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17 CHAPTER 1 INTRODUCTION 1.1 Background The damage to wire span traffic signal support systems as a result of high wind events has indicated a need for improvement in the connections associated with disconnect boxes. The damage to cable supported traffic signals during Hurricane Andrew in 1992 spurred investigation int o the cause of failure and evaluation of improvements. In 1994 a project funded by FDOT and conducted by Hoit et al. developed the Analysis of Traffic Lights and Signals (ATLAS) computer software for use in analysis and design of traffic signals (as cited in Cook and Johnson, 2007). A study done by the Florida Department of Transportation (FDOT) and the University of Florida (UF) in 1996 developed a test procedure and apparatus to test signals under simulated wind loads (Cook et al., 1996). The damage to tr affic signal support systems during the hurricane season of 2004 suggested that performance of signal systems during hurricanes could still be improved (Florida Department of Transportation [FDOT], 2005). An FDOT report presented the damage observed during the hurricane season, shown in Table 1 1, and was observed in the same report that although mast arms are more effective in withstanding hurricane conditions, span wires can be repaired quickly at low cost compared to mast arms. Of the span wire damage, failure was noted to have occurred in hangers, clamps, and disconnect boxes (Cook et al., 1996). These observations prompted two more studies performed by FDOT and the University of Florida. The first

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18 compared dual wire and single wire support systems by performing full scale wind tests on each (Cook et al., 2007). A subsequent project ev aluated the performance of hangers to determine the best performing hanger for hurricane resistance (Cook et al., 2012). Of the reported span wire system failures during hurricanes, the disconnect box remained to be investigated. Table 1 1 Traffic signal statistics for 2004 hurricane season (FDOT, 2005) District Total no. of signals district wide Total mast arm signals district wide Mast arm structural damage Total span wire signals district wide Signaliz ed intersections that sustained damage 1 1,778 802 2 976 496 2 1,585 537 0 1,048 40 3 987 300 2 687 265 4 3,329 1,180 14 2,149 735 5 2,972 458 2 2,514 1,885 6 2,640 1,848 0 660 0 7 2,151 518 0 1,633 102 Sum 15,442 5,643 20 9,667 3,523 Damage c an be defined as signal loss due to failure of the span wire, bracket assembly, mast arm mounting hardware, or other components. The purpose of a disconnect box is to house wiring and allow easy access for removal of the signal head, either for replacemen t or repair. Disconnect box related failures occur at either the top of the box near the messenger cable attachment or the bottom of the box at the signal head connection (Cook et al., 1996). The purpose of this research was to further investigate failure relating to the disconnect box by evaluating current disconnect box and signal breaking strength using static load tests. This project also considered the effect of available retrofit reinforcement in order to quantify improvements reinforcement provides t o the system. The current FDOT standards do not have a strength qualification or test standards for signal heads and disconnect boxes. Although a test procedure had been previously developed, it was not put into practice due to its use of cyclic loading wh ich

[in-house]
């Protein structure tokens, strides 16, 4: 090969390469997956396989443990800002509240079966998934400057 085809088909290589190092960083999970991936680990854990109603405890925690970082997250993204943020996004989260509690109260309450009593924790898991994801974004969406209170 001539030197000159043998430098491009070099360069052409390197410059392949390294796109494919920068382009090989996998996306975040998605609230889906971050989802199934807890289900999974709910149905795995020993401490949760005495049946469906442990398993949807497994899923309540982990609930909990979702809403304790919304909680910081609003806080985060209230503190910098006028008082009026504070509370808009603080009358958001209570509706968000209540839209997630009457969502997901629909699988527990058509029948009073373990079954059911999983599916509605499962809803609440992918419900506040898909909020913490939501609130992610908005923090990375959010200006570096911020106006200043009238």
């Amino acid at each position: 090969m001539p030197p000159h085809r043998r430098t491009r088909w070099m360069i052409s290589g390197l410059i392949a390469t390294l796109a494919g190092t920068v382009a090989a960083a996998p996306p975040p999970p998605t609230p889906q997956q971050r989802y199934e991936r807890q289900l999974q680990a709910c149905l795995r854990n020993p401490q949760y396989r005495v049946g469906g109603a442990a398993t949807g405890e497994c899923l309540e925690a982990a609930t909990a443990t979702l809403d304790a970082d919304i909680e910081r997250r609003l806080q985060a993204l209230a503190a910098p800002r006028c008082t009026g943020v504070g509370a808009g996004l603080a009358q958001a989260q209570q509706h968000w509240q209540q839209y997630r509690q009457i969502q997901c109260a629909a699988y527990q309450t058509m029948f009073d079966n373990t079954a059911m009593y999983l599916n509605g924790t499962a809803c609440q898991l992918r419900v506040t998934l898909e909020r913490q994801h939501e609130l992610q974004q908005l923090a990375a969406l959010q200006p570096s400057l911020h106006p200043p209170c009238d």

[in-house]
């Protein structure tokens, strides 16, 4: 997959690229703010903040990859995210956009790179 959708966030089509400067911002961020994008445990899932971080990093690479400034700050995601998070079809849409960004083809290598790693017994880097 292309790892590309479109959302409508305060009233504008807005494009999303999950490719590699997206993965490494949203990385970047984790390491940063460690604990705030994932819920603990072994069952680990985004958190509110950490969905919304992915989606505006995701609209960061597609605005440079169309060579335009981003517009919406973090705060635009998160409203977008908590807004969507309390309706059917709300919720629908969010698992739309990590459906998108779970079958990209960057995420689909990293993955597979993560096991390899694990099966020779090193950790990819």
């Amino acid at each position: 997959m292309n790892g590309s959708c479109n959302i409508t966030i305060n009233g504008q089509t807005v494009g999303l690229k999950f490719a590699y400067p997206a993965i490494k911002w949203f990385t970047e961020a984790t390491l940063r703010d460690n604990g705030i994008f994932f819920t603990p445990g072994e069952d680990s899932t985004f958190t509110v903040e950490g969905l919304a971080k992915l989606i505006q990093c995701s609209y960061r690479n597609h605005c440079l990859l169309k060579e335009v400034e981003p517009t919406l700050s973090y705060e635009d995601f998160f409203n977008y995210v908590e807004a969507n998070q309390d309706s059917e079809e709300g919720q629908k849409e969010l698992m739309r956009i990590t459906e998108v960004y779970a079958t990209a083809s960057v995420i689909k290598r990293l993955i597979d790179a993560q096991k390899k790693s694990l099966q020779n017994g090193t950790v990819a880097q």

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19 requires additional software and setup. The desire for this test program was to develop static load tests that can be carried out by manufacturers, test labs, or the FDOT. 1.2 Objectives The primary objectives of this project were to quantify load crit eria for disconnect box and signal head products, and to develop a repeatable test program for product testing. A test matrix was developed to perform flexure and tension static tests on each of the disconnect and signal head products on the FDOT approved product list (APL). Additional tests were performed on reinforced components and systems in order to determine the effect of the reinforcement currently available. In addition to developing test procedures and performing tests on currently approved product s, a secondary objective was to develop recommendation for improved hurricane resistance based on test results. Figure 1 1 shows a disconnect box and signal head with relevant terminology which will be used throughout this report. Figure 1 1 Terminology (photo courtesy of author)

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20 CHAPTER 2 LITERATURE REVIEW This project is the latest in a series of research projects funded by FDOT and performed by UF on the topic of wire span traffic support systems. The investiga tion into cable supported traffic signals was spurred by the amount of damage to the systems caused by hurricane Andrew in 1992 ( Figure 2 1 ). Failures observed included damage to hangers and disconnect box connecti ons. Figure 2 1 Failure of signals supported by dual cables during hurricanes (p hoto courtesy of Ronald A. Cook) Each of the previous projects investigated a different aspect of span wire failure observed during high velocity wind events. The first project in the series developed a traffic signal testing program for testing traffic signals and signs and their hardware using cyclic loading to simulate wind loads (Cook et al., 1996). The test frame designed a nd fabricated for the 1996 project was modified for the testing of disconnect boxes and signal heads for the current project. A subsequent research study focused on comparing dual cable and single cable systems with various sag, boxes, weights, and signal orientations in order to determine the forces in the signals, cables, and poles (Cook and Johnson, 2007). The results showed that forces in the cables of single cable